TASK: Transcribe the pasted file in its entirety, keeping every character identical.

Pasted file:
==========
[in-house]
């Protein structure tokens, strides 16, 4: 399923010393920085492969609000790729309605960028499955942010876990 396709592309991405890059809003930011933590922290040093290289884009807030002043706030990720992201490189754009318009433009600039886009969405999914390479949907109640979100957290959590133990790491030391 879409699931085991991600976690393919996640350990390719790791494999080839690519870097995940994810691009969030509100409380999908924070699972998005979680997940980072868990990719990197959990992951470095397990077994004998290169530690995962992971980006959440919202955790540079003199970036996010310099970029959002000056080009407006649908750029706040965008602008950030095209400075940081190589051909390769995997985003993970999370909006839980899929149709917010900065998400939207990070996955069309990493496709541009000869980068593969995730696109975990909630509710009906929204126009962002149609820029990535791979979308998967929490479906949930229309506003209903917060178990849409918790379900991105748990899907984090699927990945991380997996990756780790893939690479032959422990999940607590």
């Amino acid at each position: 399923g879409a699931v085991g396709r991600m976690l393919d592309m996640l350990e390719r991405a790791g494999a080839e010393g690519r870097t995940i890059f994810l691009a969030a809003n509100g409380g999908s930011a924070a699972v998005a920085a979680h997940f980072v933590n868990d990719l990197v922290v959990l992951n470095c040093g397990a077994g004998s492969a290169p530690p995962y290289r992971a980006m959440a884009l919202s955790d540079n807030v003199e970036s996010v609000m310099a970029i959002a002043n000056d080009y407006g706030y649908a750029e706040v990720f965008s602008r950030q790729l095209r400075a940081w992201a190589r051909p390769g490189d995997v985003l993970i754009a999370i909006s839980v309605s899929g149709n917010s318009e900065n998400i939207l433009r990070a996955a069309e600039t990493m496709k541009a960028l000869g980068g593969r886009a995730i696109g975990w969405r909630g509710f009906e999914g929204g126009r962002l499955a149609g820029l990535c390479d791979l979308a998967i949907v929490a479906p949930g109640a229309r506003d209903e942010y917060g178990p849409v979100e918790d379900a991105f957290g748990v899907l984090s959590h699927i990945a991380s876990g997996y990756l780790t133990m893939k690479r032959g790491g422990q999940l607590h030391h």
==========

[in-house]
């Protein structure tokens, strides 16, 4: 399923010393920085492969609000790729309605960028499955942010876990 396709592309991405890059809003930011933590922290040093290289884009807030002043706030990720992201490189754009318009433009600039886009969405999914390479949907109640979100957290959590133990790491030391 879409699931085991991600976690393919996640350990390719790791494999080839690519870097995940994810691009969030509100409380999908924070699972998005979680997940980072868990990719990197959990992951470095397990077994004998290169530690995962992971980006959440919202955790540079003199970036996010310099970029959002000056080009407006649908750029706040965008602008950030095209400075940081190589051909390769995997985003993970999370909006839980899929149709917010900065998400939207990070996955069309990493496709541009000869980068593969995730696109975990909630509710009906929204126009962002149609820029990535791979979308998967929490479906949930229309506003209903917060178990849409918790379900991105748990899907984090699927990945991380997996990756780790893939690479032959422990999940607590």
């Amino acid at each position: 399923g879409a699931v085991g396709r991600m976690l393919d592309m996640l350990e390719r991405a790791g494999a080839e010393g690519r870097t995940i890059f994810l691009a969030a809003n509100g409380g999908s930011a924070a699972v998005a920085a979680h997940f980072v933590n868990d990719l990197v922290v959990l992951n470095c040093g397990a077994g004998s492969a290169p530690p995962y290289r992971a980006m959440a884009l919202s955790d540079n807030v003199e970036s996010v609000m310099a970029i959002a002043n000056d080009y407006g706030y649908a750029e706040v990720f965008s602008r950030q790729l095209r400075a940081w992201a190589r051909p390769g490189d995997v985003l993970i754009a999370i909006s839980v309605s899929g149709n917010s318009e900065n998400i939207l433009r990070a996955a069309e600039t990493m496709k541009a960028l000869g980068g593969r886009a995730i696109g975990w969405r909630g509710f009906e999914g929204g126009r962002l499955a149609g820029l990535c390479d791979l979308a998967i949907v929490a479906p949930g109640a229309r506003d209903e942010y917060g178990p849409v979100e918790d379900a991105f957290g748990v899907l984090s959590h699927i990945a991380s876990g997996y990756l780790t133990m893939k690479r032959g790491g422990q999940l607590h030391h």